ACTOR, television presenter and mentor Ernie Dingo has weathered racist slurs his whole life. And a couple of weekends ago when someone called him a ‘F***ing Abo’, he finally reacted.

Dingo, 63, was waiting for passengers to get off a train in Perth when he noticed a white man aged in his 30s watching him.

“He says ‘F****** Abo’ and walks off,” Dingo is quoted on a Ngaarda Media social media page.

Dingo chased the man and “scruffed” him, then told him to say it again.

“He is scared now and I whack him on the right side of his head,” Dingo said.

“He slips and falls trying to get away, his foot falls between the platform and the train.

“I drag his arse away from the edge. As he is laying there, I ask again ‘Say it again, give me an excuse to whack you.’ He doesn’t.

“I’m not a hero for what I did, and I don’t see myself as one,” Dingo told NITV.

“I’m reading about George Floyd in America, about Black Lives Matter protests and I’m watching AFL players take a knee before the game.

“I’ve walked away for 60 years, 50 years plus from a lot of (racism). You would think people have a little bit more sense nowadays, but no.”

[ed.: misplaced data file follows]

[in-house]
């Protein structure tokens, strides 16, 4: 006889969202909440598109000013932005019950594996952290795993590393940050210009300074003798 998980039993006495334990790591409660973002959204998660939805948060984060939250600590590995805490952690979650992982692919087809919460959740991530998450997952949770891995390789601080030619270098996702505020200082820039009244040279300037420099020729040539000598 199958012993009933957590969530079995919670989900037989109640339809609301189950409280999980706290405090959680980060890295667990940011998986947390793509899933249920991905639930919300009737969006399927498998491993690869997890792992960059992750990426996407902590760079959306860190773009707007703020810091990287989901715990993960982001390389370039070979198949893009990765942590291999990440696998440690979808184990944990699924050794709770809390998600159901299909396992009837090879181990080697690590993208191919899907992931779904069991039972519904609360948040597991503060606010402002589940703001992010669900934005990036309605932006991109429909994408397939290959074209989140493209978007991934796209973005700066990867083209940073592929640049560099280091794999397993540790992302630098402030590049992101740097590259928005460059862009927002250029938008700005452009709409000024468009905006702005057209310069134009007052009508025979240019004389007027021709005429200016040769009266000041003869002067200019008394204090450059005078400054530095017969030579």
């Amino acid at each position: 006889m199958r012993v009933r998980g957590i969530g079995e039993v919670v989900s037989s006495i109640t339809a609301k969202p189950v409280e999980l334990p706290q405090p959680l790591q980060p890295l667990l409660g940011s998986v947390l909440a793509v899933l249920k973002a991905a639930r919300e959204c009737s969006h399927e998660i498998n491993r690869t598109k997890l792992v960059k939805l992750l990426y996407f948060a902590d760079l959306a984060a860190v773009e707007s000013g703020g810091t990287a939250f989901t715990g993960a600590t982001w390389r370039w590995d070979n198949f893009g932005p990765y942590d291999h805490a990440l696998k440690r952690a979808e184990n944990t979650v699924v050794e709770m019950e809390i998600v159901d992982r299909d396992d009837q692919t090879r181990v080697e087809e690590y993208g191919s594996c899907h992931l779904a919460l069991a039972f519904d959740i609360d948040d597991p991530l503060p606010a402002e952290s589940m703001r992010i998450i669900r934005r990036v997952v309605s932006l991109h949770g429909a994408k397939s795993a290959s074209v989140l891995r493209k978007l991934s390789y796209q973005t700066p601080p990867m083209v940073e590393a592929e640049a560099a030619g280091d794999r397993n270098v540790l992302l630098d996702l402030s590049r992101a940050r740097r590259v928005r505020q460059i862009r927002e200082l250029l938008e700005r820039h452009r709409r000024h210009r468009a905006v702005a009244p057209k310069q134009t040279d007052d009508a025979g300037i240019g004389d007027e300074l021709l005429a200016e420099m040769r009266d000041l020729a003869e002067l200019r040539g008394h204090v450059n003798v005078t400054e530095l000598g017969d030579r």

He says the focus of his attention is back in the community he started out from, running programs on Country for kids from the Midwest…

Corey delivers STEM resources to schools

Wednesday, 1 July 2020 11:58 am

KAMILAROI brother Corey Tutt was shocked to learn that a school in a remote part of Australia had only 15 books in their entire library. And that’s why he created Deadly Science, which aims to ensure all Aboriginal kids in remote areas have access to quality educational resources. 

While working full time as an animal technician at the University of Sydney, Mr Tutt was at home after hours googling remote schools to talk to their teachers and students about their science resources and materials.

He told the Koori Mail that teachers and students said they were heavily under-resourced in educational materials, and any resources and equipment they did receive were often related to sport or art and not literacy or science.

“That’s not to say schools don’t appreciate these types of resources, but not every kid wants to be a sportsperson or artist and, given the chance, we know that Aboriginal kids are extremely interested in Science, Technology, Engineering and Maths (STEM),” Mr Tutt said.